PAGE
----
TCS Daily


Rifts and the Right

By Philip Klein - February 23, 2005 12:00 AM

In his call for more libertarianism within the conservative movement, Ryan Sager is right to argue that conservatives, "can't survive by religious extremism and tax cuts alone." But by the same measure, libertarians will make no progress with conservatives if they ignore the importance of values.

Sager's description of the annual Conservative Political Action Conference as a place where "evolution is a wild hypothesis" is neither accurate nor constructive. It is unfair to begin an article with a mocking tone toward social conservatives and end by arguing that these same conservatives should reach out to libertarians.

 

As an economic conservative and social libertarian, I would also prefer more Republicans who support reforming Social Security while opposing a ban on gay marriage. But it is problematic to suggest from a purely political standpoint that deemphasizing religion would benefit Republicans. Whether libertarians like it or not, cultural issues most likely did more to reelect President Bush than enthusiasm for Social Security reform.

 

This does not mean that libertarians who want to influence conservative thought should throw their hands up in despair. A debate that has echoed in conservative and libertarian enclaves on the Internet over the past few days has focused on the rift between the two groups, but there is a common ground to be had. To achieve this common ground, libertarians must acknowledge that values are important and conservatives must push to remove government from the values debate.

 

Libertarians should realize that it is not, by definition, a contradiction of limited government principles to suggest that the erosion of traditional values has had adverse effects on American society. In fact, the existence of a culture that fosters shared values is essential to a free society.

 

Libertarians argue that drug use and distribution should be decriminalized, the airwaves should be free of regulation and it should be easier for immigrants to cross the borders. This raises legitimate concerns that society would face increased challenges in sustaining itself. How would society handle the problems associated with drug use and addiction? How would we discourage children from replicating the violence and depravity that is glorified in popular culture? How would we make sure that young children and new immigrants learn to appreciate the ideas about liberty that are embodied in the U.S. Constitution?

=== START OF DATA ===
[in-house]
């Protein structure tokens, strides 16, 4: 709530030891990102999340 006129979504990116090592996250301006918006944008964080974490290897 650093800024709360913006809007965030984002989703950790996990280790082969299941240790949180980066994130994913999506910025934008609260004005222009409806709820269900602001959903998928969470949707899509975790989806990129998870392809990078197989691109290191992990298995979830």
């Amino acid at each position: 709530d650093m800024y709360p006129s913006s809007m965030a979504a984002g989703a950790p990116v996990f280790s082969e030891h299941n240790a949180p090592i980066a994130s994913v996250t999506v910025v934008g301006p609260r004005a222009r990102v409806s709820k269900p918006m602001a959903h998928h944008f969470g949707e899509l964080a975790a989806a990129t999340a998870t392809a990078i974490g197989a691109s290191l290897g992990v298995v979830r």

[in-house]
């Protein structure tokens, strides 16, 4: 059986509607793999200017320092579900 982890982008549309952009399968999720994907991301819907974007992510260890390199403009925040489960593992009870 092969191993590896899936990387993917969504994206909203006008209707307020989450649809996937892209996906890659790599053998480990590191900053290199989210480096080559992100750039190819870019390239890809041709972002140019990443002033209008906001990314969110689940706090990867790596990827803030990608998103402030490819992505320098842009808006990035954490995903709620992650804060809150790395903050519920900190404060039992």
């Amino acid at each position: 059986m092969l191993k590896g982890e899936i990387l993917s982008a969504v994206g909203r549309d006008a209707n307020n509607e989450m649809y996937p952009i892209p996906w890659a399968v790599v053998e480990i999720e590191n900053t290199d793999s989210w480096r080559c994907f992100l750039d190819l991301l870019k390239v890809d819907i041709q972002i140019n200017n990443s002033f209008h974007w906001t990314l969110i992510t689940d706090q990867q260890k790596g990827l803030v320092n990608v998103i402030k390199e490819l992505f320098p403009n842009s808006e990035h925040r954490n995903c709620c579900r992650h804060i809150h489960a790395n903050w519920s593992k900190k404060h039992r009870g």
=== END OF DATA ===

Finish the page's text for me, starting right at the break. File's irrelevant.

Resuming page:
Without turning back to government, the only realistic way to combat these obstacles would be through families, some shared cultural norms, religious institutions and charity organizations -- in short, many of the things that social conservatives have been talking about for decades.

 

The problem with social conservatives lies not in their ultimate goal of strengthening families or in their belief that religion has an important role to play in society, but in their means of getting what they want. If conservatives believe in small government, they can't make an exception on social issues.

 

Almost every major "values" issue originates from the government being overly involved in areas it shouldn't be in. The debate over stem-cell research is spurred by government involvement in medical research. School prayer is controversial because parents are denied control over their education dollars.

 

It is hard to understand how conservatives who believe that government is ham-handed at regulating the economy would believe that it can prudently regulate something as personal as the family. Supporters of the Federal Marriage Amendment have not demonstrated how defining marriage as being between a man and a woman would decrease divorce rates or otherwise protect families. If two men get married, it does not prevent a heterosexual wedding, nor does it make a heterosexual couple that is mulling divorce reconsider.

 

Libertarians may think that religious hate-mongers dominate the conservative movement (one would get that impression from reading Sager's piece). But there are reasons for optimism. In his article, Sager points out that a representative of the Log Cabin Republicans who argued against the marriage amendment was booed at CPAC. I was at the conference as well, and on the flip side, when the same representative lamented that Republicans had become the party of Washington, he was applauded. Furthermore, the winner of a 2008 presidential straw poll conducted at the conference was former New York Mayor Rudy Giuliani, who favors civil unions and is pro choice.

 

The mere fact that this annual gathering had speakers who represented different viewpoints on issues such as gay marriage and immigration reform demonstrates that conservatives are willing to debate. Libertarians and conservatives share a common interest in getting the government out of people's lives while preserving the values on which this country was founded.

 

Philip Klein, a former reporter at Reuters, is a writer living in New York. His opinion articles have also appeared on the online edition of The American Spectator and Brainwash.

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